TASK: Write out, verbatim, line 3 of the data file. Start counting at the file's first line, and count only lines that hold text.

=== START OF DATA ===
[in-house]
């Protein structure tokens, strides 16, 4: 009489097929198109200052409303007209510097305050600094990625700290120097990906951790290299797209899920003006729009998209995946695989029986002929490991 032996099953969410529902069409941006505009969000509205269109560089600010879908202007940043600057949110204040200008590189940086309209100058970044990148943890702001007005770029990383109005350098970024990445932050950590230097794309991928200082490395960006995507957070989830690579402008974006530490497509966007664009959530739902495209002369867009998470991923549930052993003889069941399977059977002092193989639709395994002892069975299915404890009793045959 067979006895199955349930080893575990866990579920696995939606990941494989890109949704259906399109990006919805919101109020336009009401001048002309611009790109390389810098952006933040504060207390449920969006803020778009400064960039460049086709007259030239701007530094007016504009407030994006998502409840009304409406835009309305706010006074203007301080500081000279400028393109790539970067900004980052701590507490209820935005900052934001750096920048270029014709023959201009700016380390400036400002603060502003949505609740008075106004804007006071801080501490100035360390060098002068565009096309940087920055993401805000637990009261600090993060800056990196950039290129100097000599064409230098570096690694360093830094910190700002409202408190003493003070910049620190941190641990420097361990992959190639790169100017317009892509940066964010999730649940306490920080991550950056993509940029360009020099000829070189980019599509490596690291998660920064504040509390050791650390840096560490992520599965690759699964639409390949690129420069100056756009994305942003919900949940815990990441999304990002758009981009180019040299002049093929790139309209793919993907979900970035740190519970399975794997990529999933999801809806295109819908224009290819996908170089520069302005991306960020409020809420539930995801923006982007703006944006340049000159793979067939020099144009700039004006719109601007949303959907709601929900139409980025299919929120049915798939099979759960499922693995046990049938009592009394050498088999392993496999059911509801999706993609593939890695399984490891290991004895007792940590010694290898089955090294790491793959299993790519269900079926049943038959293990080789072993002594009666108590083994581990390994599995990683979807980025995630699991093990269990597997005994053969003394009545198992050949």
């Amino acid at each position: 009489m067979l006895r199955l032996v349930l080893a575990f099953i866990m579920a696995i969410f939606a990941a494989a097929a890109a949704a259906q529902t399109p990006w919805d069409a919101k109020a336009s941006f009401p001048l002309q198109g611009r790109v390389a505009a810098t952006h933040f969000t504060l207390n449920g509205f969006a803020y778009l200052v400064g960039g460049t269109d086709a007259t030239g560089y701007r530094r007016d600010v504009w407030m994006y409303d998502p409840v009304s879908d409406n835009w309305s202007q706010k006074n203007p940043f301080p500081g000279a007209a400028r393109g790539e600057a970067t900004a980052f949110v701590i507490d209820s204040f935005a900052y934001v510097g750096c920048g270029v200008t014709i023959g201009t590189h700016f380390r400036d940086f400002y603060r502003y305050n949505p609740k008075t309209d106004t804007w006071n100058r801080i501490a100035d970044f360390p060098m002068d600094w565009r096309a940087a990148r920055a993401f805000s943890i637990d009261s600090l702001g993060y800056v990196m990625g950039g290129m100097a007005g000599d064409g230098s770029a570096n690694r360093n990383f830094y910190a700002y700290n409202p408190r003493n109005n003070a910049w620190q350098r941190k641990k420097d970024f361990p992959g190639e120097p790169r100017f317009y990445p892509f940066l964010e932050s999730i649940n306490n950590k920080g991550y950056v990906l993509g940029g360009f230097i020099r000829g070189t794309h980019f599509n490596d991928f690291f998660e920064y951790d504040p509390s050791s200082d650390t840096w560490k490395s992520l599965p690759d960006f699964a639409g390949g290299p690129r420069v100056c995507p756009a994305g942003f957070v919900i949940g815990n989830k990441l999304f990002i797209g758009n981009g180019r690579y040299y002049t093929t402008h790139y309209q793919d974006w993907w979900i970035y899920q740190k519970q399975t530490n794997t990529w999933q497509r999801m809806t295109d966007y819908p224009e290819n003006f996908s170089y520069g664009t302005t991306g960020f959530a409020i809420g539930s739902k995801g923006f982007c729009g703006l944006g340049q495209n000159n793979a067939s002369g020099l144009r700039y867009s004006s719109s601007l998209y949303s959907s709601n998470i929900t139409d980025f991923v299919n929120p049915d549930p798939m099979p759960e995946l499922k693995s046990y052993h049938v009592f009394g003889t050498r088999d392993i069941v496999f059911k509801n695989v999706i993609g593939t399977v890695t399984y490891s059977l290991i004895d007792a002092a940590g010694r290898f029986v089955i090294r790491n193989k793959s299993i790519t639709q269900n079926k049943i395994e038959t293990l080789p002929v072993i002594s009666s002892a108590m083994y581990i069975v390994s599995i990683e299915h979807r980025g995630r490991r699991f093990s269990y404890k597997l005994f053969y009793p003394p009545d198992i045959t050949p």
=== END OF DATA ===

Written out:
């Amino acid at each position: 009489m067979l006895r199955l032996v349930l080893a575990f099953i866990m579920a696995i969410f939606a990941a494989a097929a890109a949704a259906q529902t399109p990006w919805d069409a919101k109020a336009s941006f009401p001048l002309q198109g611009r790109v390389a505009a810098t952006h933040f969000t504060l207390n449920g509205f969006a803020y778009l200052v400064g960039g460049t269109d086709a007259t030239g560089y701007r530094r007016d600010v504009w407030m994006y409303d998502p409840v009304s879908d409406n835009w309305s202007q706010k006074n203007p940043f301080p500081g000279a007209a400028r393109g790539e600057a970067t900004a980052f949110v701590i507490d209820s204040f935005a900052y934001v510097g750096c920048g270029v200008t014709i023959g201009t590189h700016f380390r400036d940086f400002y603060r502003y305050n949505p609740k008075t309209d106004t804007w006071n100058r801080i501490a100035d970044f360390p060098m002068d600094w565009r096309a940087a990148r920055a993401f805000s943890i637990d009261s600090l702001g993060y800056v990196m990625g950039g290129m100097a007005g000599d064409g230098s770029a570096n690694r360093n990383f830094y910190a700002y700290n409202p408190r003493n109005n003070a910049w620190q350098r941190k641990k420097d970024f361990p992959g190639e120097p790169r100017f317009y990445p892509f940066l964010e932050s999730i649940n306490n950590k920080g991550y950056v990906l993509g940029g360009f230097i020099r000829g070189t794309h980019f599509n490596d991928f690291f998660e920064y951790d504040p509390s050791s200082d650390t840096w560490k490395s992520l599965p690759d960006f699964a639409g390949g290299p690129r420069v100056c995507p756009a994305g942003f957070v919900i949940g815990n989830k990441l999304f990002i797209g758009n981009g180019r690579y040299y002049t093929t402008h790139y309209q793919d974006w993907w979900i970035y899920q740190k519970q399975t530490n794997t990529w999933q497509r999801m809806t295109d966007y819908p224009e290819n003006f996908s170089y520069g664009t302005t991306g960020f959530a409020i809420g539930s739902k995801g923006f982007c729009g703006l944006g340049q495209n000159n793979a067939s002369g020099l144009r700039y867009s004006s719109s601007l998209y949303s959907s709601n998470i929900t139409d980025f991923v299919n929120p049915d549930p798939m099979p759960e995946l499922k693995s046990y052993h049938v009592f009394g003889t050498r088999d392993i069941v496999f059911k509801n695989v999706i993609g593939t399977v890695t399984y490891s059977l290991i004895d007792a002092a940590g010694r290898f029986v089955i090294r790491n193989k793959s299993i790519t639709q269900n079926k049943i395994e038959t293990l080789p002929v072993i002594s009666s002892a108590m083994y581990i069975v390994s599995i990683e299915h979807r980025g995630r490991r699991f093990s269990y404890k597997l005994f053969y009793p003394p009545d198992i045959t050949p």